The House’s move to delay Obamacare for a year seems to be just a set-up for continuing chaos in Washington. Twelve months from now, the House will still be controlled by the Republicans, the Democrats will still control the Senate, and President Obama will still be president. Because the Republican measure funds the government only until Dec. 15, the likelihood of a government shutdown over the holidays would continue to loom large.

The House also passed a provision Sunday that would keep paychecks flowing to the military personnel in the event of a shutdown, but some 7,000 other government employees would be without paychecks for the duration.

Also looming on the horizon is the additional drama that will come in October from raising the debt ceiling. House Republicans now plan to hold an increase in the debt ceiling hostage to a laundry list of GOP priorities, including a year-long delay of the ACA and approval of the Keystone XL pipeline.

Raising the debt ceiling has nothing to do with future government spending. It merely gives the government the authorization to pay the bills that Congress has already incurred from previous budgets. By not raising the debt ceiling, Congress ensures that government bills will go unpaid.

Defaulting on financial obligations has much the same creditworthy-crashing effect on our government as it would on any household, only the impact on world markets would be 300 million percent larger.

More chaos. More drama. When does it stop?

Crunch time in Washington

With only a few working days left until the start of a new fiscal year Oct.1, the U.S. House of Representatives may be burning the midnight oil this week to avert a government shutdown.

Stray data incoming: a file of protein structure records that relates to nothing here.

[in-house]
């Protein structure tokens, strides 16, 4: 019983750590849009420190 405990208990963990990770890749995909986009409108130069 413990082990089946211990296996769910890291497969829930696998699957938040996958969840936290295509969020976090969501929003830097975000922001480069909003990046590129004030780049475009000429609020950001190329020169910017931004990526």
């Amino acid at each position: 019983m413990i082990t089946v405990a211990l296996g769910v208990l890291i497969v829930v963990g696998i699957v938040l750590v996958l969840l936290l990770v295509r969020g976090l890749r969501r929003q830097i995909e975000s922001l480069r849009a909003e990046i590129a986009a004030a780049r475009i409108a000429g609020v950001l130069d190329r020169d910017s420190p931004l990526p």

Tea Partiers, having taken the de-funding of Obamacare hostage as a condition for the passage of a new budget, leave no clear path toward a resolution of the budget. The House has only this week to resolve issue because it will be in recess again the following week.

If a new budget isn’t passed by Sept. 30, all but the most essential government offices will go dark on Oct. 1.

Also facing Congress is the need to raise the debt ceiling in the next few weeks. Raising the debt ceiling would allow the government to continue paying its bills, but there is strong public sentiment against it.

The debt ceiling involves only money previously spent — it has no link to future spending — but fiscal hawks and a confused public seem to think that not raising the debt ceiling would allow lawmakers to rein in future spending.

In 2011, with Congress at a similar impasse over raising the U.S. debt ceiling, the American credit rating was downgraded for the first time in history.

A low credit score makes household borrowing more difficult and expensive. Similarly, not raising the American debt ceiling could make borrowing more difficult and more expensive because it would make investments seem riskier and more prone to default.